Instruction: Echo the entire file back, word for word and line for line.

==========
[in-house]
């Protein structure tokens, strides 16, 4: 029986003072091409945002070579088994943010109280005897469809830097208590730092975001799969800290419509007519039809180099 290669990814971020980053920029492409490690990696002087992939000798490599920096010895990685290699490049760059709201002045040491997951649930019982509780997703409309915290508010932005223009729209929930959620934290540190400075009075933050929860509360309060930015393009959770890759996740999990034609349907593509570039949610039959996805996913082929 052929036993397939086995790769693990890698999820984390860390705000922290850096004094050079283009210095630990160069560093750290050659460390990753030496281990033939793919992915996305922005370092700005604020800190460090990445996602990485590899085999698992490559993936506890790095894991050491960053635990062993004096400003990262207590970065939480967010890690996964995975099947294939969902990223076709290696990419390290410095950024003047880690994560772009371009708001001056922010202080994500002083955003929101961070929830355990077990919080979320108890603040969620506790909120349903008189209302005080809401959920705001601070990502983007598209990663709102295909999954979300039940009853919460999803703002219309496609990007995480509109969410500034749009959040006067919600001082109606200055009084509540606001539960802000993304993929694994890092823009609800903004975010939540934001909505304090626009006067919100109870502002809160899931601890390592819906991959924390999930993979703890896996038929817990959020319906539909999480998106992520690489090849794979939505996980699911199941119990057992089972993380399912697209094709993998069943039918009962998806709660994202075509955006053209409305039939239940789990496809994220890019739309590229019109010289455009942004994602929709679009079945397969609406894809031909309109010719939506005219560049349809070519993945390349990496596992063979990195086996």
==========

[in-house]
């Protein structure tokens, strides 16, 4: 029986003072091409945002070579088994943010109280005897469809830097208590730092975001799969800290419509007519039809180099 290669990814971020980053920029492409490690990696002087992939000798490599920096010895990685290699490049760059709201002045040491997951649930019982509780997703409309915290508010932005223009729209929930959620934290540190400075009075933050929860509360309060930015393009959770890759996740999990034609349907593509570039949610039959996805996913082929 052929036993397939086995790769693990890698999820984390860390705000922290850096004094050079283009210095630990160069560093750290050659460390990753030496281990033939793919992915996305922005370092700005604020800190460090990445996602990485590899085999698992490559993936506890790095894991050491960053635990062993004096400003990262207590970065939480967010890690996964995975099947294939969902990223076709290696990419390290410095950024003047880690994560772009371009708001001056922010202080994500002083955003929101961070929830355990077990919080979320108890603040969620506790909120349903008189209302005080809401959920705001601070990502983007598209990663709102295909999954979300039940009853919460999803703002219309496609990007995480509109969410500034749009959040006067919600001082109606200055009084509540606001539960802000993304993929694994890092823009609800903004975010939540934001909505304090626009006067919100109870502002809160899931601890390592819906991959924390999930993979703890896996038929817990959020319906539909999480998106992520690489090849794979939505996980699911199941119990057992089972993380399912697209094709993998069943039918009962998806709660994202075509955006053209409305039939239940789990496809994220890019739309590229019109010289455009942004994602929709679009079945397969609406894809031909309109010719939506005219560049349809070519993945390349990496596992063979990195086996």